Emancipatory Broadband Adoption: Toward a Critical Theory of Digital Inequality in the Urban United States
Drawing on 2 years of ethnographic research that included an engaged participant component, this article seeks to build a critical theory of technology adoption in urban communities. While the high cost of broadband Internet is undeniably an obstacle to adoption, we argue that solving the problem of cost is a necessary but not sufficient solution to the digital divide. To this end, the article contends that a community's relationship to communication technology—and their ability to see it as a political and cultural tool that can be utilized not just instrumentally, but more broadly as a way to fight poverty, inequality, and other forms of oppression—is a substantial factor leading to what we call emancipatory adoption.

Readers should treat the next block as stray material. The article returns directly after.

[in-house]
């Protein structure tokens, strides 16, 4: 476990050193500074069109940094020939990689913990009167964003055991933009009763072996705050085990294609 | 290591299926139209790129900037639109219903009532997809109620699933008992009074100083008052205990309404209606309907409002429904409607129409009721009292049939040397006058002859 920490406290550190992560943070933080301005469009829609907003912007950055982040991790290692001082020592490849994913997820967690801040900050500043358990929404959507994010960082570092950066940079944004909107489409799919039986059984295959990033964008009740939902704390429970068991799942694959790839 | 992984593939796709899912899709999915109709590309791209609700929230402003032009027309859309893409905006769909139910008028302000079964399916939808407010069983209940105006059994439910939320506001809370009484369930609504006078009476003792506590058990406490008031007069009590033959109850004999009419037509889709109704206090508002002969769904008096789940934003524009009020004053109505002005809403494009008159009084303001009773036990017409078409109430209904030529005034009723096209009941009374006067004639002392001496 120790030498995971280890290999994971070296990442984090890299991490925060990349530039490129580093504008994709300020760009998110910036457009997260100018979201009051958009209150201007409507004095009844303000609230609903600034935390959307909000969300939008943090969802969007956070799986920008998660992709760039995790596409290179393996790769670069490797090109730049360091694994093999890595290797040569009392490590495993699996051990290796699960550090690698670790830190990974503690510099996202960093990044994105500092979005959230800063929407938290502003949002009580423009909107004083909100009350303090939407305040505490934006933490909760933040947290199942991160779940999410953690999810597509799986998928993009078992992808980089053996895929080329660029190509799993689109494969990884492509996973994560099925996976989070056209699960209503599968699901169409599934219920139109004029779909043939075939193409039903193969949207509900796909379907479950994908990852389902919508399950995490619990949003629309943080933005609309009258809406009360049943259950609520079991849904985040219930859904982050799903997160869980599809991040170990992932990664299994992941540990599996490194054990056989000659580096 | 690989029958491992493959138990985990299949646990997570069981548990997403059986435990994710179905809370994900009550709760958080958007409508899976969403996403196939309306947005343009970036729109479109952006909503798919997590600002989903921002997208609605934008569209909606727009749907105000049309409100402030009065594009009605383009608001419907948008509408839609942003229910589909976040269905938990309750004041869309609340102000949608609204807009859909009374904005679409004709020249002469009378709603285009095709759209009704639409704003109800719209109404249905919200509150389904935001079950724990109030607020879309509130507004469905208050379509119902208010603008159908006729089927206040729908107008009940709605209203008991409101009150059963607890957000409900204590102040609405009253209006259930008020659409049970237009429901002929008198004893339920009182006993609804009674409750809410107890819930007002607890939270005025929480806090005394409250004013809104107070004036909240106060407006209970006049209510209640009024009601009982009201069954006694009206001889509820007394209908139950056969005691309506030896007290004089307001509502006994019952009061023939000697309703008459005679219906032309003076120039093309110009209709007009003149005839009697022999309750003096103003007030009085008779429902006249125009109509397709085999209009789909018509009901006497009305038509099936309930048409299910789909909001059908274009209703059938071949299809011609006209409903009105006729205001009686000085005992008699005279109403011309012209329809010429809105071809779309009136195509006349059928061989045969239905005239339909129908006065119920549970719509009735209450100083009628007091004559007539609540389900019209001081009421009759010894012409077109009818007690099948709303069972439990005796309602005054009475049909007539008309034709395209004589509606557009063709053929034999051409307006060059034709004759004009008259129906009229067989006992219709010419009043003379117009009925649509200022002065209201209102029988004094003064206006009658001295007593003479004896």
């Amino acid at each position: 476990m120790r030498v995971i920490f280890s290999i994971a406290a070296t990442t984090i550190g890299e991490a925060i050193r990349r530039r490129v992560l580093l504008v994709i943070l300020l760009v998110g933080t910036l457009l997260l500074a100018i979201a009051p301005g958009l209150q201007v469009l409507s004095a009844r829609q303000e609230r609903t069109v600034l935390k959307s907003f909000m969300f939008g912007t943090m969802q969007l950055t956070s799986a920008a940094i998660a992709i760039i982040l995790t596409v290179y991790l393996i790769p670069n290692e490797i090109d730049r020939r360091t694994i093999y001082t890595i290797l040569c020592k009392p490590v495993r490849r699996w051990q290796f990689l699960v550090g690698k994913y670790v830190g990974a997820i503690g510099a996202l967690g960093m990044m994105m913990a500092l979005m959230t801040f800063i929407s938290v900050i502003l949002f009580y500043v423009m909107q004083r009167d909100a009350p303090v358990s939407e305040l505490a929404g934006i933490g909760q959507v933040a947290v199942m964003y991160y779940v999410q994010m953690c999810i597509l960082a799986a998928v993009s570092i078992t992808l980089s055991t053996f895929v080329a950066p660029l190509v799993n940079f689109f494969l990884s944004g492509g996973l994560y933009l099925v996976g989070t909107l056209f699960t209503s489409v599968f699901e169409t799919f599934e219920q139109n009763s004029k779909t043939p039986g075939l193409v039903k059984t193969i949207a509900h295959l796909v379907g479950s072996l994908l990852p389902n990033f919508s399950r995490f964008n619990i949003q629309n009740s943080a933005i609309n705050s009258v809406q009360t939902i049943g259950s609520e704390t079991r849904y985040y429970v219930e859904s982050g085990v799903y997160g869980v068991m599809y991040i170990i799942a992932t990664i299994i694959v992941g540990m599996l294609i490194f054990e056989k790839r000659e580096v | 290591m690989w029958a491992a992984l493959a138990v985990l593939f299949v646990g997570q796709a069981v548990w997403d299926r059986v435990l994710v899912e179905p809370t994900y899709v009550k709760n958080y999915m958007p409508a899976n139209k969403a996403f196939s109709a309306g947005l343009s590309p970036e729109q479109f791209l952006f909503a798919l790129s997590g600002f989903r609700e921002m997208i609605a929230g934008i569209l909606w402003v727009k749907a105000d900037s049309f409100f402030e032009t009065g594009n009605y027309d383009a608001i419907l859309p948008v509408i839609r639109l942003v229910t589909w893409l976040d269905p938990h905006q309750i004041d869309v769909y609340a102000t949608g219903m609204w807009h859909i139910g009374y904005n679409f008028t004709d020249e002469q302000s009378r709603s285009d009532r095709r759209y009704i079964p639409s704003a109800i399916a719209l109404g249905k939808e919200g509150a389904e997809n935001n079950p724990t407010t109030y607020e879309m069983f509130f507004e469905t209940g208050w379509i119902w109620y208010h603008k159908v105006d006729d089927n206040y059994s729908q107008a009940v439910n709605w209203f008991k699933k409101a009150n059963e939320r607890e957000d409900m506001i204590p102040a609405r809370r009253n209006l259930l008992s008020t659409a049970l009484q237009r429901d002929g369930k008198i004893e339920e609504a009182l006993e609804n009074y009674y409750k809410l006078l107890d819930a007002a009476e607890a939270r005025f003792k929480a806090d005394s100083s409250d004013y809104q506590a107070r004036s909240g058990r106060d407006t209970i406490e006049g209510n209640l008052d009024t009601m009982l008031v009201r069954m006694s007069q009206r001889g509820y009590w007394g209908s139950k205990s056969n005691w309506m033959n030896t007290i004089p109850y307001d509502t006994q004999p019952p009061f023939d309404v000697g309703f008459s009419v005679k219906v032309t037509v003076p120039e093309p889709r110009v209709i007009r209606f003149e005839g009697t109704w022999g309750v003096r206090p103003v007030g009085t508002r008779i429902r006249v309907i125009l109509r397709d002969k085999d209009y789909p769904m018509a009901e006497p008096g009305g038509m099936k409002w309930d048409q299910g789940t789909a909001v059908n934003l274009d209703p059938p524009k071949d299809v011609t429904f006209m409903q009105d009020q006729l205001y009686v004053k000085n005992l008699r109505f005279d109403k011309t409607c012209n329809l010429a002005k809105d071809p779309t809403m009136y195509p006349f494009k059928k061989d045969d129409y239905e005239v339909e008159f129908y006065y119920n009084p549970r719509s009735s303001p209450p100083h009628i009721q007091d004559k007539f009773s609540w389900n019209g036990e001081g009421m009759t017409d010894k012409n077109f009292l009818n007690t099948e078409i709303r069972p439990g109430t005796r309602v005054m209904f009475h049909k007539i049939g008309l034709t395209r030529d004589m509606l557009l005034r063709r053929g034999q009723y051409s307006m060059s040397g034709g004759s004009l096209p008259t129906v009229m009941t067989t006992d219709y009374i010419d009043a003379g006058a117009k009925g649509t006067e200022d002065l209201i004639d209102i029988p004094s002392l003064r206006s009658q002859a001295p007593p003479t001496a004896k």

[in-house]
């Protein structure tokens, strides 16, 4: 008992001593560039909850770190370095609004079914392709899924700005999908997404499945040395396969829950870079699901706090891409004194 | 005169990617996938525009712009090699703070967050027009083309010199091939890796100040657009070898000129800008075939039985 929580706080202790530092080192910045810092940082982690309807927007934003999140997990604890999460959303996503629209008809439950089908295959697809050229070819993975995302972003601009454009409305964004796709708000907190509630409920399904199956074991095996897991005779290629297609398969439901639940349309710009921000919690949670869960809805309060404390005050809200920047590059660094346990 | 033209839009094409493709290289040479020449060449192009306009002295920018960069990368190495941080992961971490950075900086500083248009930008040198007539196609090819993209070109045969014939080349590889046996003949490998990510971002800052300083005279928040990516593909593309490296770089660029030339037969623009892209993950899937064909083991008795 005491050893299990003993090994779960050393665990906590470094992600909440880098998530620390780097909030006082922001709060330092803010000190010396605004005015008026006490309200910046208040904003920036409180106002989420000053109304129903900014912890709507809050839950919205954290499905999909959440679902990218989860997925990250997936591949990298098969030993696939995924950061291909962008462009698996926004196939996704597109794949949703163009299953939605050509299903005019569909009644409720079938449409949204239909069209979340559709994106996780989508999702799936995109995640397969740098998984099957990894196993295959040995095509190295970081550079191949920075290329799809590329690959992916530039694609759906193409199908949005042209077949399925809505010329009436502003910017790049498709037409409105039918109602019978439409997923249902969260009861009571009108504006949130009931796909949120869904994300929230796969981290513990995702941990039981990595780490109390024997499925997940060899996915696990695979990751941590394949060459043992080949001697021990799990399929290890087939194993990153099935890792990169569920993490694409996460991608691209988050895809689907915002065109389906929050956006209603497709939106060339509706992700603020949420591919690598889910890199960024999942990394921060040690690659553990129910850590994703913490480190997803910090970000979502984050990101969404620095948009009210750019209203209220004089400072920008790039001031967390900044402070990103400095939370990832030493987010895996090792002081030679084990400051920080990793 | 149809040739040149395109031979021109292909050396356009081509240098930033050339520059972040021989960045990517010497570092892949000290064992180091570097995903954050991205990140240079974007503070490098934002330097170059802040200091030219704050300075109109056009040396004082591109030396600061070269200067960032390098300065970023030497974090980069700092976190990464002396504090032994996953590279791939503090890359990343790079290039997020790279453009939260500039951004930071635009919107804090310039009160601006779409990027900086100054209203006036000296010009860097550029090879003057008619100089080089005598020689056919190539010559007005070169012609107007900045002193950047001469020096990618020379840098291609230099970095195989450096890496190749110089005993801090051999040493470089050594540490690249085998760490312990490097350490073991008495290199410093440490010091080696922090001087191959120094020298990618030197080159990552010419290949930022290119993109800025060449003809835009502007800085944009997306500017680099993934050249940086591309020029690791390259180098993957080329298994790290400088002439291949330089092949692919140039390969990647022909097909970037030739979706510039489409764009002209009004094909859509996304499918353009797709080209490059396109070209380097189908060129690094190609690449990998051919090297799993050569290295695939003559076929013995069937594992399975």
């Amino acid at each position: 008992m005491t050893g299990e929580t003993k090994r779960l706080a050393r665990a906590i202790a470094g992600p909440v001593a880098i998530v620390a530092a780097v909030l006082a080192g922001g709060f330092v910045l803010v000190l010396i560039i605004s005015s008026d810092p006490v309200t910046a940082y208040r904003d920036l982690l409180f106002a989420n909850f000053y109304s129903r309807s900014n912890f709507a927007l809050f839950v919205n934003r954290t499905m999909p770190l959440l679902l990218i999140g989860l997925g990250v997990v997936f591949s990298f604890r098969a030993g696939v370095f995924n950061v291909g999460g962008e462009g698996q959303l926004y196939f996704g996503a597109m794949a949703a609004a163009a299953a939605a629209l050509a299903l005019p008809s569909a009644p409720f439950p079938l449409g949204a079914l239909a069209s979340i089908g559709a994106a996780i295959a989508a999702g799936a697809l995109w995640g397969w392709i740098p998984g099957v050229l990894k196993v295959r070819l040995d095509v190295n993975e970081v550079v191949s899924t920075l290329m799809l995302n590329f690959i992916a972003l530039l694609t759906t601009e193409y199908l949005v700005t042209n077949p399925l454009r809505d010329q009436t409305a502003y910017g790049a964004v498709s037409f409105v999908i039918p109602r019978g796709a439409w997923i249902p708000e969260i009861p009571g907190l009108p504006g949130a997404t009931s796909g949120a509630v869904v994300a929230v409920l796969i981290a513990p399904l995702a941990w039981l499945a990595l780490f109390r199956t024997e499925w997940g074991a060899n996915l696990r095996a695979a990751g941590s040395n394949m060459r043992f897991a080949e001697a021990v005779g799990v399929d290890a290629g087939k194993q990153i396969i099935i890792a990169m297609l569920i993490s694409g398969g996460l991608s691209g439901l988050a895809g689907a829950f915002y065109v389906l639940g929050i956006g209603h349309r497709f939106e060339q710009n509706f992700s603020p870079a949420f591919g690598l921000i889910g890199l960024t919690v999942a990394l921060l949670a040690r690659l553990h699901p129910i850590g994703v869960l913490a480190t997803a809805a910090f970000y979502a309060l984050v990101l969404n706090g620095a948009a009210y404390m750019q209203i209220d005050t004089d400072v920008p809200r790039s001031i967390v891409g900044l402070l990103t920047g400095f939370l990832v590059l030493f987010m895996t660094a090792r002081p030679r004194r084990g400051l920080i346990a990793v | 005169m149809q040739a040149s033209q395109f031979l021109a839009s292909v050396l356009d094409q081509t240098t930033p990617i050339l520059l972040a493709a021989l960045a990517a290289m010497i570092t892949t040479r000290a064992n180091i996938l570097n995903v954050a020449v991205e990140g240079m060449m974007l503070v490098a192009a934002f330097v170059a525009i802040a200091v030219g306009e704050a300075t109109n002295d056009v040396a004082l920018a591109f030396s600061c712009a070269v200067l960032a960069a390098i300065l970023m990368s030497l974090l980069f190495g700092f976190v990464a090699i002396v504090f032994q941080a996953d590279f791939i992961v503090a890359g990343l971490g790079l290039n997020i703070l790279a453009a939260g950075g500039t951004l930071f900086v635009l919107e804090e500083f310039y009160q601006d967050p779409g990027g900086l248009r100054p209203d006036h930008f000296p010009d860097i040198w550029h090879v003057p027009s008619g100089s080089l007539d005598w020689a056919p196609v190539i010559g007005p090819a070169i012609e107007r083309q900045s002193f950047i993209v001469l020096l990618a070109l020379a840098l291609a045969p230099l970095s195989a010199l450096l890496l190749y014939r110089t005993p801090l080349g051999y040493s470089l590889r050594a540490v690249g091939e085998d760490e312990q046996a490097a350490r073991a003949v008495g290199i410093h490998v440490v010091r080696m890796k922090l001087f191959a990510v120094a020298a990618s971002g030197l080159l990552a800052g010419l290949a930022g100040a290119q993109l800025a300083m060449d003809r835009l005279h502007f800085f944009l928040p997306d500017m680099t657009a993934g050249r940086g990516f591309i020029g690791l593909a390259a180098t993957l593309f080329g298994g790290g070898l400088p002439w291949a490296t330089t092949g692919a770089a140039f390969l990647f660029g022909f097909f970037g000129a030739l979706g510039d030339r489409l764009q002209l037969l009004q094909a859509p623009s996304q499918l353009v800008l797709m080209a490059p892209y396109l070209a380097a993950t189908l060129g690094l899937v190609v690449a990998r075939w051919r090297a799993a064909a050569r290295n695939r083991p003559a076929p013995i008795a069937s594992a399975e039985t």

Document Object Identifier (DOI)
Wolfson, T., Crowell, J., Reyes, C., & Bach, A. (2017). Emancipatory broadband adoption: Toward a critical theory of digital inequality in the urban United States. Communication, Culture and Critique, 10, 441-459. doi:10.1111/cccr.12166
Communication, Culture and Critique
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